Review: Prophets of Rage send out mixed messages at DTE

Adam Graham
The Detroit News

Thursday night at DTE Energy Music Theatre, Prophets of Rage followed through in its mission statement to make America rage again.

What exactly that phrase means depends on whom you ask.

Prophets of Rage perform Thursday Sept. 1, 2016 the  Make America Rage Again Tour at DTE Music Energy Theatre in Clarkston.

In its simplest form, it meant hearing the renegade funk of Rage Against the Machine played live by three-fourths of the explosive ’90s rock outfit.

This being a heated political year, the time is ripe for another brush with Rage, though with frontman Zach de la Rocha opting to sit this one out, the rest of the band did, well, not necessarily the next best thing, but a thing: They called up Public Enemy’s Chuck D and Cypress Hill’s B-Real and decided to dust off all their old classics.

Rage Against the Machine and Public Enemy were kindred spirits, making progressive music with a social agenda and putting their militant politics at the forefront of their message. Cypress Hill, on the other hand, never had much on its mind besides smoking weed, but hey, Rage once covered “How I Could Just Kill a Man,” so might as well invite B-Real to the party as well.

On paper, Prophets of Rage is a can’t-miss proposition, especially for anyone with fond memories of the ’90s Alternative Nation (though most probably used Rage’s anthems as a soundtrack to not cleaning their rooms rather than lending a hand to the Zapatistas).

Live, they’re a different animal, at their best bringing together the powers of some of the most popular forces in music in the last 30 years, and at their worst recalling that time Jay-Z and Linkin Park hooked up for a gnarly mash-up sesh.

Thursday’s show, which played to roughly a half-house, opened with the band hitting the stage in familiar poses — Tom Morello had his guitar pointed at the audience like a shotgun, Chuck D had his fist raised in the air and B-Real was puffing on a blunt — and tearing into “Prophets of Rage,” which hit with the force of a slug to the chest. (The band name Prophets of Rage is derived from a lyric in “Lost at Birth,” the opening track from Public Enemy’s “Apocalypse 91” album, PE’s last truly great effort.) A massive banner dropped behind the sparsely decorated stage, bearing the group’s Shepard Fairey-designed logo. Things were off to a ripper of a start.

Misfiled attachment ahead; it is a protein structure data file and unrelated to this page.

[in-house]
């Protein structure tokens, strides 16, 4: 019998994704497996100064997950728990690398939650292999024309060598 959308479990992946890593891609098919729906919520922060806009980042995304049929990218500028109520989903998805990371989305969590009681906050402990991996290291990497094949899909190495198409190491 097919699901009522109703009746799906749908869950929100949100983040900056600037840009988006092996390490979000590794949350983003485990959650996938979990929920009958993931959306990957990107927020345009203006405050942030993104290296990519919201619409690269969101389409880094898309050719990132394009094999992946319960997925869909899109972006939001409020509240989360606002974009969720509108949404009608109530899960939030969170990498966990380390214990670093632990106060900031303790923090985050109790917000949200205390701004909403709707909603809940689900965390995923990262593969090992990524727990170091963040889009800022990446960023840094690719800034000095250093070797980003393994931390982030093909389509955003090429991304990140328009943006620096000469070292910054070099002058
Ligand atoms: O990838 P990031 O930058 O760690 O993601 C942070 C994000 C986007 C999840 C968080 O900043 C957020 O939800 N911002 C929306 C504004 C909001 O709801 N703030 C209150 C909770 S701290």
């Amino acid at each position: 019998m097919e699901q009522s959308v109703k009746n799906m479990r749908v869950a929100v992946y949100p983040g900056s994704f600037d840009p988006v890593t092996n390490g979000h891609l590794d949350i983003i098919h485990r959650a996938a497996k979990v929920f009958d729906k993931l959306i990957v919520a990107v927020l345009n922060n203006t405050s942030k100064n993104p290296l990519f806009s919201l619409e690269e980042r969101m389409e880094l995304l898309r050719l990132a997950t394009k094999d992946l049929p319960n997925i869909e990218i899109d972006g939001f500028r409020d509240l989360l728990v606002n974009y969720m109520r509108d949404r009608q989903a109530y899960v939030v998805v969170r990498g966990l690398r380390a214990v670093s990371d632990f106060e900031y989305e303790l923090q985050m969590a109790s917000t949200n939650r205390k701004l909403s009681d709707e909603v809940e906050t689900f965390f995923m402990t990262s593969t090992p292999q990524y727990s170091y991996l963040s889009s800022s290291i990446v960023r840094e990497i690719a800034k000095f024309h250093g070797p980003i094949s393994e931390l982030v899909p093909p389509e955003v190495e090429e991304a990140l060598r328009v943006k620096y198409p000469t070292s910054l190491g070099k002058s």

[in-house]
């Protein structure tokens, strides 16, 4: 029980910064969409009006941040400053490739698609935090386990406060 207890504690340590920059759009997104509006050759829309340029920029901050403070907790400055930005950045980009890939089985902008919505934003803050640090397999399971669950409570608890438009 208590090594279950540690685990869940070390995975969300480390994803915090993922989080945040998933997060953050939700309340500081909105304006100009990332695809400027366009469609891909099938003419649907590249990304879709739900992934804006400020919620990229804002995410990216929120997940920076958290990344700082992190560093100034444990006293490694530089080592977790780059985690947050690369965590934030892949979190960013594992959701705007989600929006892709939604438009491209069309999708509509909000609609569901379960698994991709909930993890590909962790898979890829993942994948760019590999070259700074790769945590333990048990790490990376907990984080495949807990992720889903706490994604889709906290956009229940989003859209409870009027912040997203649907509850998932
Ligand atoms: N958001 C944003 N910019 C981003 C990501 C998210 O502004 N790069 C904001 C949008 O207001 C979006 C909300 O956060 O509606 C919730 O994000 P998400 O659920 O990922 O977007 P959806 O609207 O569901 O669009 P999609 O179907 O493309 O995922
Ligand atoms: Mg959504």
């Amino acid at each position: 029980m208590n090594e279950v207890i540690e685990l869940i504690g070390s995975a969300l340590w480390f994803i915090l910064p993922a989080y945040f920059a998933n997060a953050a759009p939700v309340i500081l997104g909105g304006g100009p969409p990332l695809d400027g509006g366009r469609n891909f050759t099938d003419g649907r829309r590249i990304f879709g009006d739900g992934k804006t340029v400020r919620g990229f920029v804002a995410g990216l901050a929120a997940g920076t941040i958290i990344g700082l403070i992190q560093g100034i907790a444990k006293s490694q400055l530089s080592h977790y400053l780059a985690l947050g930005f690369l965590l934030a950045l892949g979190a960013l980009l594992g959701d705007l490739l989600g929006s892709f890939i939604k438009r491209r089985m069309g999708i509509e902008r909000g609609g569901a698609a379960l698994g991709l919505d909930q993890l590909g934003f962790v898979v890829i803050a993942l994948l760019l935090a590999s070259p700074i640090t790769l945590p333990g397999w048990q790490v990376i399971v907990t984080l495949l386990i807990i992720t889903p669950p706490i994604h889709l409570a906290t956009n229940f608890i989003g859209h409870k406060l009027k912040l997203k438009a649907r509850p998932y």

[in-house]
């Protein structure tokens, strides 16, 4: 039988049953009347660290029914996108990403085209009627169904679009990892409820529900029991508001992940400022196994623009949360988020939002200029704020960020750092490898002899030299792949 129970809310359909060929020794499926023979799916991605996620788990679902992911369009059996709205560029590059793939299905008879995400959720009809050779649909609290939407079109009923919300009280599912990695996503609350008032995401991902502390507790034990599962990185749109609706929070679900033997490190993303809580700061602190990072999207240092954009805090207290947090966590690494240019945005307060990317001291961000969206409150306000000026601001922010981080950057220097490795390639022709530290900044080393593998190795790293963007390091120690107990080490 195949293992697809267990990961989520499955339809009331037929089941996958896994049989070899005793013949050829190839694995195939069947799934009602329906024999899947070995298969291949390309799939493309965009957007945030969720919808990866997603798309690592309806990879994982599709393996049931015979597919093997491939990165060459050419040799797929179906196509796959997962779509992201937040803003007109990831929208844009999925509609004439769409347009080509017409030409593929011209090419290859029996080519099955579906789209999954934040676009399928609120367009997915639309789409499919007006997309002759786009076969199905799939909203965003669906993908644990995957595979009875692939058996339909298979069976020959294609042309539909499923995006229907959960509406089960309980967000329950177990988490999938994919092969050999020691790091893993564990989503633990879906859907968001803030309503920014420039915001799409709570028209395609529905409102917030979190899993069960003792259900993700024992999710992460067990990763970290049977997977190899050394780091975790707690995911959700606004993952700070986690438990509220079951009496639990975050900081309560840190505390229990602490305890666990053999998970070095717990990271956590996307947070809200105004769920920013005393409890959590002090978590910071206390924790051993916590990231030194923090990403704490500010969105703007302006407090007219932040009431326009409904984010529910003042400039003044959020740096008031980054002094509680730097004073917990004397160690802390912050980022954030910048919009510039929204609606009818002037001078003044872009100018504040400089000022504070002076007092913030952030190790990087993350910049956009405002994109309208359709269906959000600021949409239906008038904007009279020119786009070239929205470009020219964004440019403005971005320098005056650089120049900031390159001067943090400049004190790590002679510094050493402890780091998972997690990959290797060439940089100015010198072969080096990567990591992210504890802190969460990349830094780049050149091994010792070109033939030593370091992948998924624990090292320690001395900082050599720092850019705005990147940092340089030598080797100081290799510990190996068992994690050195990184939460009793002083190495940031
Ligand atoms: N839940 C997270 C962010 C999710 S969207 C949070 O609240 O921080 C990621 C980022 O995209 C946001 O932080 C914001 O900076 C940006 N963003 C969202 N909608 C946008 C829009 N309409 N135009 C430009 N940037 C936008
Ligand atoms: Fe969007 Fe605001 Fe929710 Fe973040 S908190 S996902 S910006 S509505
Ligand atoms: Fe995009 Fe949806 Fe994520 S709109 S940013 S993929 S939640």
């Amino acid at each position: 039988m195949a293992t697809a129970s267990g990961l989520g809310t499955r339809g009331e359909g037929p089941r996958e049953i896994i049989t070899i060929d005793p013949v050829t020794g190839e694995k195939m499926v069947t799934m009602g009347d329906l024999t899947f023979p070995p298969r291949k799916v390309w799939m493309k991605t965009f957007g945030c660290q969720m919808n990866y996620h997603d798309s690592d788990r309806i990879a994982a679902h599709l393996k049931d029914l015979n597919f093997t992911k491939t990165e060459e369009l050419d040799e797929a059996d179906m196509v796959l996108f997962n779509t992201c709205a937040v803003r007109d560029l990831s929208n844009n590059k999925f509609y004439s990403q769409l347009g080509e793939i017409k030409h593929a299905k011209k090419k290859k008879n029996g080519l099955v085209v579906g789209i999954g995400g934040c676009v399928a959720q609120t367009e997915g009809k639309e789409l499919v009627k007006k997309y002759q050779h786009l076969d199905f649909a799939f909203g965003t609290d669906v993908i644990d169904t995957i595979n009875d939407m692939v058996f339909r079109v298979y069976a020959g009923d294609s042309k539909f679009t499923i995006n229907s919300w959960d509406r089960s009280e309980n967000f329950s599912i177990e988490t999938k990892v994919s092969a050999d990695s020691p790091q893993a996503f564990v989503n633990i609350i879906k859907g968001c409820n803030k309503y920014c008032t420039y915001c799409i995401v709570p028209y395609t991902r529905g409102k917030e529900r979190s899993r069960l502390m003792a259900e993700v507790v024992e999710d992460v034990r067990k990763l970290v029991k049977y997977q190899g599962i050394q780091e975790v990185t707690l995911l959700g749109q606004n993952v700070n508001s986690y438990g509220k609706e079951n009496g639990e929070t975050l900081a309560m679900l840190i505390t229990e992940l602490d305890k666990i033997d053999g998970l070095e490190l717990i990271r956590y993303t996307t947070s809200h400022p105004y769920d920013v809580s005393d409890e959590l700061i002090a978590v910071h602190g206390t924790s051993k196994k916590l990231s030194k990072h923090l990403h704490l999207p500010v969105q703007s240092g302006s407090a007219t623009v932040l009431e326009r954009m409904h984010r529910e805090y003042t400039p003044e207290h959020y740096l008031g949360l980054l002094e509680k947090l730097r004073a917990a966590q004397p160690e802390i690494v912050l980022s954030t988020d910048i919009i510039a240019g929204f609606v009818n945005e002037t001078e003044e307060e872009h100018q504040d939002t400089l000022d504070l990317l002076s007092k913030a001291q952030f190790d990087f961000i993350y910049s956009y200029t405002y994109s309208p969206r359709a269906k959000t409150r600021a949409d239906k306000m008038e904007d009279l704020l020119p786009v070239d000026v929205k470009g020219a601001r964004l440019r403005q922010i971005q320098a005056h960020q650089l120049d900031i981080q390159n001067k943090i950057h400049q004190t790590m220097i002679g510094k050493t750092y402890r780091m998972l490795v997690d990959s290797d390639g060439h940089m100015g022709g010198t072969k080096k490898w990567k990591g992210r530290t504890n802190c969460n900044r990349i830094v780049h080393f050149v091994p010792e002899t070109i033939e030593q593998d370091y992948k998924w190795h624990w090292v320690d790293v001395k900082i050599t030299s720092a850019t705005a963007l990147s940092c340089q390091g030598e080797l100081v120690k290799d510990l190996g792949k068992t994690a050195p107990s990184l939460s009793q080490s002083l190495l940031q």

Then, immediately, they veered off course. During “Guerilla Radio,” Chuck D — whose flow is slower and more deliberate than de la Rocha’s Molotov cocktail delivery – threw to the audience during the “what better place than here, what better time than now” section, undercutting the power of one of the most supercharged lyrics in the Rage discography. And Chuck’s physicality was off; while the other band members were in strict rock and roll mode, Chuck was dancing in circles, holding his microphone out in front of him and swinging it back and forth like he was chopping wood, and looking like a happy-go-lucky dude rather than a Prophet of Rage.

Which is where B-Real stepped up to the plate. He was positioned at center stage and played the frontman role for most of the show, carrying anthems like “Calm Like a Bomb” and “Bullet in the Head” with convincing aplomb. (The latter was the show’s undisputed powder keg of a highlight.) B-Real never had much to say — has he ever? — but Prophets needs a rock star at its helm, and it found one in the high-pitched, nasally voiced rapper. (Ironically, “Rock Superstar,” the Cypress Hill song most suited to the Rage playbook, didn’t make the cut on Thursday.)

Throughout the night, Morello unleashed several solos that sounded like they were ripping open the heavens, while bassist Tim Commerford and drummer Brad Wilk kept the train on the tracks. While the Rage songs worked best, some of the experiments were iffy, like when PE’s “She Watch Channel Zero?!” was fused with Audioslave’s “Cochise.” (Do whatever you want with the Rage songbook, dudes, but let’s leave Audioslave out of this.)

Midway through the 95-minute show, the Rage guys took a break while Chuck D and B-Real ran through a medley of PE and Cypress Hill hits, with Chuck D closing the set, bizarrely, by touching on House of Pain’s “Jump Around.”

Prophets of Rage perform Thursday night in Clarkston.

Which leads back to the question of what Prophets of Rage and making America rage again is really all about. In “Fight the Power” — mashed up Thursday with the Beastie Boys’ “No Sleep ‘Til Brooklyn” in a gross misrepresentation of its intent — Chuck D. famously rails against Bobby McFerrin’s “Don’t Worry, Be Happy” as frivolous tripe, but House of Pain’s “Jump Around” is fair game? It seemed beneath him, and for much of the show, Chuck looked out of his element and off-message.

But what was the message? The band steered clear of any overt politicking, though Chuck at one point muttered something about “Trump-Hillary (expletive)-ery” and Morello showed off a sign on the back of his guitar that said “Nobody for President.” (The front of his guitar said “arm the homeless” — does anyone think that’s a good idea?)

Late in the show, a portion of the proceeds for which benefited Clarkston relief agency Forgotten Harvest, Morello explained the group advocates “confronting injustice,” whether it be at home, at work, at school or elsewhere in the world. “But that can wait until tomorrow,” he said. “Tonight we’re here to have a good time.”

In other words, “What better place than somewhere else, what better time than tomorrow.” Now there’s a slogan for Prophets of Rage.